It is a passing league. We all know this to be the case about today’s National Football League. The quickest path to the endzone is through the air and the game’s rules in the current day and age benefit that aspect of the offense.
This has been the case for the past few seasons now, and we have seen more and more quarterbacks challenge passing records of old. What used to be impressive in 4,000 passing yards is now boring and standard, even eclipsing 5,000 yards in a single season doesn’t raise many eyebrows from the game’s followers.
With the league expanding the regular season from 16 to 17 games this offseason, the standing of many records throughout the sport appear to be in jeopardy. There will be one more opportunity for players to pile up more yards, touchdowns, receptions, tackles, sacks, and everything else, but going back to passing, does that mean that someone could soon eclipse even 6,000 yards?
ESPN named Dak Prescott as the top candidate to throw for over 6,000 yards in 2021
We have had this discussion when the subject of Amari Cooper, Michael Gallup, and CeeDee Lamb each having 1,000 yards receiving has been discussed, those types of records are only possible if the season plays out a certain way.
Obviously passing is more necessary at the beginning parts of games, but if teams pile up big leads they are less inclined to keep pouring it on and elect to run the ball to control the game and keep the clock moving. But, if you are losing then passing at the end can be crucial.
ESPN recently laid out the groundwork for how they believe a 6,000-yard passer can be born. It is a six-step sequence:
- A fast-paced offense
- An offense that is pass-heavy
- A team that also has a shaky defense
- High-end quarterback efficiency from your signal-caller
- Minimal to moderate scrambling from the quarterback
- Elite health from the QB and lots of playing time
All of these things make sense, particularly the bad defense. If you are constantly allowing the other team to score then you are going to need to continually score which is going to continually allow passing to be an option. It is the circle of life.
As the worldwide leader outlined this recipe they also named quarterbacks who they think are capable of hitting of 6K in 2021. Their top candidate was Dak Prescott.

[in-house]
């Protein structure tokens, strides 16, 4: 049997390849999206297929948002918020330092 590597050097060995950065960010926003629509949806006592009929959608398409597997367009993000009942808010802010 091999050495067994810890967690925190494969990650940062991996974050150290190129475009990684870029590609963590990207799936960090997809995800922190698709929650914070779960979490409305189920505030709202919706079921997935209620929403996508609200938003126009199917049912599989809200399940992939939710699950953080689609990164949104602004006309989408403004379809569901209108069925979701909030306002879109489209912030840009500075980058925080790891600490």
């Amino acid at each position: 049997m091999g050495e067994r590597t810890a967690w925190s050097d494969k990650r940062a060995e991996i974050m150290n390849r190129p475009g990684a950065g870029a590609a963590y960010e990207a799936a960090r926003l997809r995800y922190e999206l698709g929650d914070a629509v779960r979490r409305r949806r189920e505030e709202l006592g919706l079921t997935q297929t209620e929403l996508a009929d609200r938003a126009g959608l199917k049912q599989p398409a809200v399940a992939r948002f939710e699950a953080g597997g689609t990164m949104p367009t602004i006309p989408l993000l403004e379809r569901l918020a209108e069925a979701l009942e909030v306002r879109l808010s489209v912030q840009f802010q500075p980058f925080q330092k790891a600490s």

1. Dak Prescott, Cowboys
You were expecting to see Mahomes here, weren’t you? Let me explain. Prescott finished second in passing yards in 2019 (4,902) and was on a 17-game pace of 7,183 yards in four full games last season prior to suffering a season-ending ankle injury. Prescott has completed 66% of his career pass attempts (peaking at 68% in 2018 and 2020) and he has finished top-five in YPA in three of his five seasons (including 2019 and 2020). His 9.4-yard average depth of target (aDOT) in 2019 ranked fourth in the NFL. Prescott will benefit greatly from Mike McCarthy’s offense. Dallas averaged 35.5 seconds between snaps (second fastest in 2020 and 12th over the past decade) and 1,109 offensive snaps (second, 11th) last season.
McCarthy has generally called a pass-heavy offense and was a bit above average in that department while Prescott was healthy last season. Prescott’s ankle injury could be considered a red flag, but note he appeared in all 64 of Dallas’ regular-season games during his first four NFL seasons, playing at least 98% of the snaps each season from 2017 to 2019. Prescott does pull the ball down and run at times, though he scrambled 20 times during his past full season in 2019, so this isn’t a concern area. Dallas’ offense — led by Prescott, Amari Cooper, CeeDee Lamb, Michael Gallup, Ezekiel Elliott and a good (and now healthy) offensive line — is loaded, but its defense is arguably among the bottom five in the NFL, which is good news in this scenario. Prescott is in his prime at age 28 and in a near-perfect situation to push for 6,000 yards.
It’s been noted many times that Prescott was on pace to shatter passing records in 2020. Mike Clay, the author of the ESPN article, even notes that Dak was on pace for 7,183 yards had last season been 17 games in the regular season.
Even with all that, there are probably things that would have leveled off with Prescott last year. Yes, the defense was bad, but the style of play was unsustainable long-term. And the defense did improve later in the year, while other injuries piled up on offense. Prescott would have likely put up career highs, but he probably would not have eclipsed 6,000 yards when it was all said and done.
Similarly, it seems difficult to believe that Dak could throw for 6K here in 2021. He is certainly capable, and the Cowboys offense has the horsepower to get him there theoretically, but the defense should be improved. Plus Mike McCarthy reportedly wants the team to be more balanced with the run game (which is a good thing).
In order for 6,000 passing yards to be possible this season Dak would have to throw for 353 yards a game. Certianly he is capable of doing that, but the formula for winning doesn’t always involve keeping your foot on the gas all of the time.
Things like the pace of the Cowboys offense and Dak’s own skillset as far as accuracy, depth of target, and so on should all remain about the same or hopefully even improve in 2021, however, this notion of 6k seems unlikely.
Dak doesn’t even really want a world where this is possible.
Cowboys QB Dak Prescott was on a 17-game pace to throw for 6,310 yards when he fractured ankle in Week 5 last season. He's not chasing 6,000 yards in 2021, he said. The opposite. "I don't want to throw for 6,000 yards, to be honest with you." pic.twitter.com/qYIOdOsRvi— Michael Gehlken (@GehlkenNFL) August 12, 2021
None of us should want him to throw for 6,000 yards. As entertaining as it might be, it would mean that things went really wrong in a number of other ways.